Did England’s Favorite Chocolate Get a Fair Shot at Israeli Palates?

Strauss Group claims that Cadbury's failure to penetrate Israeli market was due to bad business decisions, not antitrust activity.

Ora Coren
Ora Coren
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Ora Coren
Ora Coren

In the latest development in a long-standing struggle over Israel's lucrative chocolate market, the Strauss Group - the maker of Elite chocolates - submitted new evidence in its defense against Carmit Candy Industries, which claims it was unfairly pushed out of the market when it tried to introduce Cadbury to Israel more than a decade ago.

The Strauss Group has submitted an expert opinion in court that Carmit suffered at most NIS 7.6 million ($2.2 million) in damages from possible anti-trust activities in its failed attempt to bring Cadbury chocolate to Israel.

Carmit filed a lawsuit against Strauss in 2010 claiming that Elite, which later merged into the Strauss Group, pushed Cadbury out of the Israeli market by abusing its power as a monopoly. Carmit, Cadbury’s local partner, has claimed 80 million shekels in damages for what it alleged to be anti-trust behavior by Elite between 2002 and 2003, when Cadbury sought to enter the Israeli market.

Strauss has stated that the actions taken by Elite at the time, including the lowering of its prices, were reasonable. The Strauss Group has claimed in court that Carmit failed to penetrate the Israeli market due to bad business decisions by its senior executives and difficulties that arose between the company and Cadbury. Strauss submitted internal Carmit documents at the Central District Court in Lod to show that Cadbury’s failure to penetrate the Israeli market was due to internal problems.

“We trust and are confident that the court will give full redress for Strauss’ behavior in pushing Cadbury products out of the market and in trying to drag out the case over years by hiding documents and figures,” said Carmit’s lawyer Zohar Lande in response.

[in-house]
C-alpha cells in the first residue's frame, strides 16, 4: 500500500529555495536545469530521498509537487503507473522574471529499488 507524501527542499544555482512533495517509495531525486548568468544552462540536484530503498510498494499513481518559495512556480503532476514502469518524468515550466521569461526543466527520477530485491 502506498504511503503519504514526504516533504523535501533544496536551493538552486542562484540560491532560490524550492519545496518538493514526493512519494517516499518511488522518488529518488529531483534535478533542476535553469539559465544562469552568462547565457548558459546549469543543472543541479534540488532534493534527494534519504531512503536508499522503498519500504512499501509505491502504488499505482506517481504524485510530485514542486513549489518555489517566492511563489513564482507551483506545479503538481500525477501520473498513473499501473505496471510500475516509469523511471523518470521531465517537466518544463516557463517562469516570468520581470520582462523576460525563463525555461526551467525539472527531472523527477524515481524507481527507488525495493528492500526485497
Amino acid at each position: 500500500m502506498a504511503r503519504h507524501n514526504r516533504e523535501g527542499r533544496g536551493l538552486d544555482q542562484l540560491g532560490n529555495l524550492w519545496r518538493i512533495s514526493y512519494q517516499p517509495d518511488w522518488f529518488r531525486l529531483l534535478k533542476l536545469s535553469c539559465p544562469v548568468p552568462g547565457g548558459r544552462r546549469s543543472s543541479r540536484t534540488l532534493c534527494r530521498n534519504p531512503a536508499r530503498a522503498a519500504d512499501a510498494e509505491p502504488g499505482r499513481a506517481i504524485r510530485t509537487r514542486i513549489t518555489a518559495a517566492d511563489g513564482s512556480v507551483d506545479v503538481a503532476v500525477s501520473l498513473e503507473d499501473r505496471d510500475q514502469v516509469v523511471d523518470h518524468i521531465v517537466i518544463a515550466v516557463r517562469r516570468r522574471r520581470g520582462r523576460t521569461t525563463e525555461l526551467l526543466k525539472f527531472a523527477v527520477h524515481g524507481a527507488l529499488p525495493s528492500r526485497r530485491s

Among the evidence submitted was correspondence between the head manager of the Cadbury’s Israel project and Carmit CEO Rael Goodman, in which Cadbury requested that Carmit reduce the its exposure to media, especially foreign media following its product launch. The request came following an article in a London Jewish newspaper about Cadbury’s launch in Israel that Cadbury worried would lead to an Arab boycott of its products.

Another internal Carmit document submitted by Strauss summarized a meeting between Cadbury and Carmit in March 2003. Cadbury stated in the meeting that it would suspend its financing of Carmit’s marketing activities until the latter had created a new business plan that would ensure significant sales growth.

Elite was declared a monopoly in the area of chocolate candy bars in 1988. As a result, under the Anti-Trust Law Elite was not allowed to lower its prices in a “predatory” manner. At stake in the case is whether Elite’s price reductions were predatory and whether they were enough to push Cadbury’s more expensive chocolate out of the market.

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